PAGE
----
Both can be changed and they can be changed for a variety of reasons. The most common would be a change in the ability of the paying parent to pay the amount previously ordered. Or quite possibly an increased need in the parent who’s receiving the support, and of course a change in the needs of the child who is being supported.
When there’s a material change of circumstance and material meaning going to something significant in either of those needs or abilities that we’ve talked about, then any court as long as the child is of support age, can revisit and change child support. In Nevada there’s a specific provision that merely the passage of three years entitles a parent to a review of child support, not necessarily a change. You still have to show a material change of circumstance but you get a free look at it simply because of the passage of three years in Nevada. There is no similar review based upon time only in California.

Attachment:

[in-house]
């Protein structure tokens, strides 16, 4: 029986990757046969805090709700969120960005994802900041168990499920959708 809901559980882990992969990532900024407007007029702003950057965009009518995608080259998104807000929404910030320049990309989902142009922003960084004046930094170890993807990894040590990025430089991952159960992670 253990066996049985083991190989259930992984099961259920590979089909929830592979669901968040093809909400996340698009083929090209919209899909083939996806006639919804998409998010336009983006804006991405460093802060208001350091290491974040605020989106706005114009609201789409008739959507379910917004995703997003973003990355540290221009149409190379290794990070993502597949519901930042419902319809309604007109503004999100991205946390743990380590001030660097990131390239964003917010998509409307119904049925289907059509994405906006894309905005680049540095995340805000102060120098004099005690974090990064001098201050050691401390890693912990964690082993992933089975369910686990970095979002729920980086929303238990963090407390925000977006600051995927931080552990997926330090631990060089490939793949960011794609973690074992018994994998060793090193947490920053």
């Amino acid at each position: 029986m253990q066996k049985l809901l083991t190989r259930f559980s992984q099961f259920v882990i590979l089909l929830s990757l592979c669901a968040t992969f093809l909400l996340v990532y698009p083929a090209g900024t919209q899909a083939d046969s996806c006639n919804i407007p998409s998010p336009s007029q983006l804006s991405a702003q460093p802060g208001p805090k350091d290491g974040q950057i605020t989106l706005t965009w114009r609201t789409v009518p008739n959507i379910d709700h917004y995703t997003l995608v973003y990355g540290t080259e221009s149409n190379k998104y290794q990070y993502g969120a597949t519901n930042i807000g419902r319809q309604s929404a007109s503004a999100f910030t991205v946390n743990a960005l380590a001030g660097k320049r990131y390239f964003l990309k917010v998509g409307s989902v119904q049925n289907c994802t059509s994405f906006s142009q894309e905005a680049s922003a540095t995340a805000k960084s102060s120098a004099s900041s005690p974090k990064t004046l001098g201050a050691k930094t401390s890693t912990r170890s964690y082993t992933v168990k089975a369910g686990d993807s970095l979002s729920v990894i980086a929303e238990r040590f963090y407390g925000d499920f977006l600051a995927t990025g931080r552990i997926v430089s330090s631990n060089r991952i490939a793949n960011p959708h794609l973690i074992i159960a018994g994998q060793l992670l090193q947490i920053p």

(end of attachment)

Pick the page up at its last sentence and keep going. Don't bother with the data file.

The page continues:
Leslie Shaw practices family law in both California and Nevada, and has been involved in close to 1,000 family law matters largely involving litigation throughout his 40 year career. He is also a Certified Family Law Attorney, a status granted by the California Board of Legal Specialization.